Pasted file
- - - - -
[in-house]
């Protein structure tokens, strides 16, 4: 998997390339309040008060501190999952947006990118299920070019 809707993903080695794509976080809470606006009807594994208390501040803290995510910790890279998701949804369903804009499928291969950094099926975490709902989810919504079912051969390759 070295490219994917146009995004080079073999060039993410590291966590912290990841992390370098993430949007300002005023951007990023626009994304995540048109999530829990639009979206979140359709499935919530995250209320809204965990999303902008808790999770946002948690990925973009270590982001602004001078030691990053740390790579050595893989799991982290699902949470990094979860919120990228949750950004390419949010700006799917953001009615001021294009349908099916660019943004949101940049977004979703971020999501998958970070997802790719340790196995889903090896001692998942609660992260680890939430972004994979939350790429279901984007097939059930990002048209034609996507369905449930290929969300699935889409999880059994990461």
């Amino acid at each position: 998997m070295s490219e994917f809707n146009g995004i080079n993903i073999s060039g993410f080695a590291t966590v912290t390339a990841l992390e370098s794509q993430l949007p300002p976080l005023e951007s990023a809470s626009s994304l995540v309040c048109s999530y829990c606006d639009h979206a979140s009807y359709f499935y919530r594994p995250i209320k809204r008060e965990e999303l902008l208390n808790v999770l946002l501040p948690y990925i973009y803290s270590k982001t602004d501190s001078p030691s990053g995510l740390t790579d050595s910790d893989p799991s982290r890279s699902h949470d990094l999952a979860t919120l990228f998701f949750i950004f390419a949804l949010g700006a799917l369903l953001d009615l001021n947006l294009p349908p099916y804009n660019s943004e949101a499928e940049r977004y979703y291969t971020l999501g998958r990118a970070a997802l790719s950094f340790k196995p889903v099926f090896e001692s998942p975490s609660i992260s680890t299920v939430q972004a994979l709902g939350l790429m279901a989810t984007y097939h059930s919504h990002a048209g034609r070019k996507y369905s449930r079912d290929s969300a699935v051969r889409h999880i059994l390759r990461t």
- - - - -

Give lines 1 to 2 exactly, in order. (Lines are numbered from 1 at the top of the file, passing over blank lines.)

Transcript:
[in-house]
């Protein structure tokens, strides 16, 4: 998997390339309040008060501190999952947006990118299920070019 809707993903080695794509976080809470606006009807594994208390501040803290995510910790890279998701949804369903804009499928291969950094099926975490709902989810919504079912051969390759 070295490219994917146009995004080079073999060039993410590291966590912290990841992390370098993430949007300002005023951007990023626009994304995540048109999530829990639009979206979140359709499935919530995250209320809204965990999303902008808790999770946002948690990925973009270590982001602004001078030691990053740390790579050595893989799991982290699902949470990094979860919120990228949750950004390419949010700006799917953001009615001021294009349908099916660019943004949101940049977004979703971020999501998958970070997802790719340790196995889903090896001692998942609660992260680890939430972004994979939350790429279901984007097939059930990002048209034609996507369905449930290929969300699935889409999880059994990461």